Baltimore Oriole Feeder

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Introduction: Baltimore Oriole Feeder

This simple Baltimore Oriole feeder can also attract other birds who are drawn to jelly & fruit. It has dowels to hang two pieces of citrus and a cup for jelly.

The project can be done in a few hours, depending upon how fancy you want to get and whether you want to paint the finished project. The completed Oriole feeder you see here has been in our backyard in Maine for the last three years and Orioles have come every year. We never saw them before we put up the feeder, so it's a case of "if you build it, they MAY come"

I've built 3 more of these since then for friends.

Supplies

Short scraps of:

  • 1x5" pine board (about 1 foot, minimum)
  • 1x2" pine board (about 18")
  • 3/8" dowel (or other size)
  • 2 cedar shingles or other thin board, about 5 1/2" wide and 6 1/2" long

deck screws - 1 5/8" (can use drywall screws, although they may rust)

Drill with 3/8"bit and smaller bits for pre-drilling screw holes

2 1/2" or larger hold saw bit OR jigsaw to cut a round hole

small plastic or glass bowl (I bough a set of 4 mini glass bowls at the dollar store)

wood glue

Optional:

  • countersink bit
  • router and 1/2" rounder bit
  • sandpaper
  • paint

Step 1: These Are the Basic Supplies.

Obviously, you can adjust size and materials based on what you have handy.

Step 2: Cut 2 Pieces From the 1x5 Board

I used a chop saw to cut a 6" section from the 1x5 board (which will serve as the base) and then cut another 6" piece, with 45° point to serve as the back wall.

Step 3: Cut Two 8" Pieces From the 1x2", Each With a 45° Angle at One End

These will serve as the two sides of the feeder. you can take a 16" piece (or something like that) and just cut it in half with a chop saw at a 45° angle.

While you are at it, also cut a small 1x1" piece that will be used to tack the front of the roof together.

Step 4: Cut the Roof Pieces

I used 2 cedar shingles that were about 5 1/2" wide and cut them down to 6 1/2" long. You can vary both the width depending upon what you have available and how much coverage you want over the feeder and the length, depending upon how far down you want the roof to hang.

Step 5: Cut the 3/8" Dowels to 3" Each and Sand to a Point

To hang oranges on, I used 5/8" dowels, at about 3" in length. The key is to select a dowel size that matches a drill bit size you have.

Once you have cut the dowels to 3", you can sand (or whittle) them to point to make it easier to slide oranges onto them. I used a corner sander, although you can certain to do it by hand or just whittle them to a point.

Step 6: Attach the Sides to the Back

Attach the side supports to the back with screws. I predrilled the holes and used deck screws that wouldn't rust, although you could use drywall screws and just insert them to save time.

Step 7: Insert Dowels Into the Side Supports

Using a bit that matches the size of your dowels (I used 5/8"), drill holes for the orange holders, about 4" from the base. Fill with wood clue and insert the sharpened dowels.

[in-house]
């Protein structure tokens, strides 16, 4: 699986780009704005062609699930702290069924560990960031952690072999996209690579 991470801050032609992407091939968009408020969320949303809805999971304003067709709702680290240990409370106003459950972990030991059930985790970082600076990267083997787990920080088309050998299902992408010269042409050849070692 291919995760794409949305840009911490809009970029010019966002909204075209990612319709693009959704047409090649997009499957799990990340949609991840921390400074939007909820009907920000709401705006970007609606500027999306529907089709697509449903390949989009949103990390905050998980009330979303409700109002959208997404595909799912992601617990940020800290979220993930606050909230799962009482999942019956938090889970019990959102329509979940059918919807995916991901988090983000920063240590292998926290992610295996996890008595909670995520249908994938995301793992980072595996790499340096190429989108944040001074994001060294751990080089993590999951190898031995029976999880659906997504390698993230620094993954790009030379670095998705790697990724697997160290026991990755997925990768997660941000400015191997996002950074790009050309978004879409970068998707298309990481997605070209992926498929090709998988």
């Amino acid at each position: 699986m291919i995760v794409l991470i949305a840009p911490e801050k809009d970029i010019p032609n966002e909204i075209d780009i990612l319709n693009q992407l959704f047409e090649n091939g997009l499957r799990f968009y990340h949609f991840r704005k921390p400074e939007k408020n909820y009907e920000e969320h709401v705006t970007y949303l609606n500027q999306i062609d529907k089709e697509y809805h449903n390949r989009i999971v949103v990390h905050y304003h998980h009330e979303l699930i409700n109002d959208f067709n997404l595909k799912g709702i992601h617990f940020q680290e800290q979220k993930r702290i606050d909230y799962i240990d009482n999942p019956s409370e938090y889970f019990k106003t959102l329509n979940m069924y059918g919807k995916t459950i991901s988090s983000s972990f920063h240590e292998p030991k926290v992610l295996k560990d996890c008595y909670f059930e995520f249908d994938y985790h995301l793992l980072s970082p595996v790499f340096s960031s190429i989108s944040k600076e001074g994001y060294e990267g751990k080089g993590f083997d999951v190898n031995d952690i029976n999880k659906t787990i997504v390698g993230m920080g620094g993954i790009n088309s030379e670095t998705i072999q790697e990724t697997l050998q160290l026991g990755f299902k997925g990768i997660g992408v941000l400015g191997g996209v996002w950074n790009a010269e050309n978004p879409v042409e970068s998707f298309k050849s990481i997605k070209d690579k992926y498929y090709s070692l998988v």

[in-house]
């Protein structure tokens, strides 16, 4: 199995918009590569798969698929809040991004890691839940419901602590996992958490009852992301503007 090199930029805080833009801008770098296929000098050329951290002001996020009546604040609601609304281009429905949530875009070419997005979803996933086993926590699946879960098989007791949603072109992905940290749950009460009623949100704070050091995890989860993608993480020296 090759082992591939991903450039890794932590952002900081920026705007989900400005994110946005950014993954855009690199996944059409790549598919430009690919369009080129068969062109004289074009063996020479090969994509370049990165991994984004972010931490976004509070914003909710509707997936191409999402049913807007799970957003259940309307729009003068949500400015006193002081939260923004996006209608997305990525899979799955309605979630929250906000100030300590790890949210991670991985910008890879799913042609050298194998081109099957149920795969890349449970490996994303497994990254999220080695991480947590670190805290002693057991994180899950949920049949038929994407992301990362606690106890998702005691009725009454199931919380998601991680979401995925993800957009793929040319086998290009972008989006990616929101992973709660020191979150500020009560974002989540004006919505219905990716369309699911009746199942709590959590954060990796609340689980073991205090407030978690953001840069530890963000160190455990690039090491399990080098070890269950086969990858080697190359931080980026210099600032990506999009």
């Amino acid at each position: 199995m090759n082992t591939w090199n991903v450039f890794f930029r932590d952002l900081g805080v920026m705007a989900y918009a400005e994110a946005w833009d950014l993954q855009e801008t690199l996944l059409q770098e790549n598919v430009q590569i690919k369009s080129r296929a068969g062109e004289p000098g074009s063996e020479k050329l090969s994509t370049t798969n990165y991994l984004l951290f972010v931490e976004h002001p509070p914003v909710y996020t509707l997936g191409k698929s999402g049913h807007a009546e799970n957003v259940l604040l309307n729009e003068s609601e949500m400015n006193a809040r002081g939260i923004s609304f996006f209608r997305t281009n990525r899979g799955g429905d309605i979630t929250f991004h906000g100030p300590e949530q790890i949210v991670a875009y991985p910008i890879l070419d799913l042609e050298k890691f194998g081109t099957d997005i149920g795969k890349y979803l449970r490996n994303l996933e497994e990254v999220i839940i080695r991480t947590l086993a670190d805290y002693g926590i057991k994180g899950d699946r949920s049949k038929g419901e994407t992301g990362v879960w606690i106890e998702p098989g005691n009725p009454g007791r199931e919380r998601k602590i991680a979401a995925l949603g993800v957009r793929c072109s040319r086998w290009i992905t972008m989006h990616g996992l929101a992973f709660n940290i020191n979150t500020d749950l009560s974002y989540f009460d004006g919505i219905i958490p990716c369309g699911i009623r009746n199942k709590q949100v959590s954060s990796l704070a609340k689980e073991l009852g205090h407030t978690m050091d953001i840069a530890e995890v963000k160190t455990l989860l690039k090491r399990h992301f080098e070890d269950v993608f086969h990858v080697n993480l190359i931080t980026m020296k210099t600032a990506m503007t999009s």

Step 8: Cut the Hold for the Jelly Cup

In the 6" base piece (which will be about 6" by 4 1/2"), cut a hole that is the appropriate size for the jelly cup you have. I position the hole toward the front of the board, although it could be in the dead center.

I purchased a set of small glass cups from the dollar store for $1. I used a 2 1/2" hole saw bit to cut the hole. For previous projects I have simply drilled a holde and used a jigsaw to cut a rough hole the appropriate size needed to hold the cup. Honestly, from afar, it doesn't matter if the hole is perfectly circular.

Once the hole was cut, I used a router with a 1/2" roundover bit to bevel the edge. However, on earlier versions I just used rough sandpaper to soothe down the edge around he opening. Essentially, you want to create a hole where the jelly bowl will sit in place without falling out.

Step 9: Attach the Base to the Side Pieces

I pre-drilled holes to attach the base to the legs, using deck screws.

Step 10: Attach the Roof

In some ways, this is the trickiest step.

I positioned the shingles to attach to the back piece and then pre-drilled where they would attache. I also counter-sunk the screws so I wouldn't split the thin shingles. I actually attached each side of the roof with one screw first, and then put a second screw in each roof to secure it to the back piece.

Then, I used the 1x1 piece to secure the front of the roof. Again, I pre-drilled and countersunk the screws so I wouldn't split the 1x1 piece or the shingle roof pieces.

Step 11: Finished (unfinished) Feeder

Here is what the feeder looks like before painting and mounting. I then painted it orange (who knows if that actually helps attract orioles) and used pipe straps to attache it to a piece of conduit. You could hang it any number of other ways.

The wood-burnt logo of "Duck Butt Creations" is my own touch -- you can put your own logo in there if you have one.

Hope you have fun and get some Baltimore Orioles to visit you yard.

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    Comments

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    seamster
    seamster

    9 days ago

    Nicely done!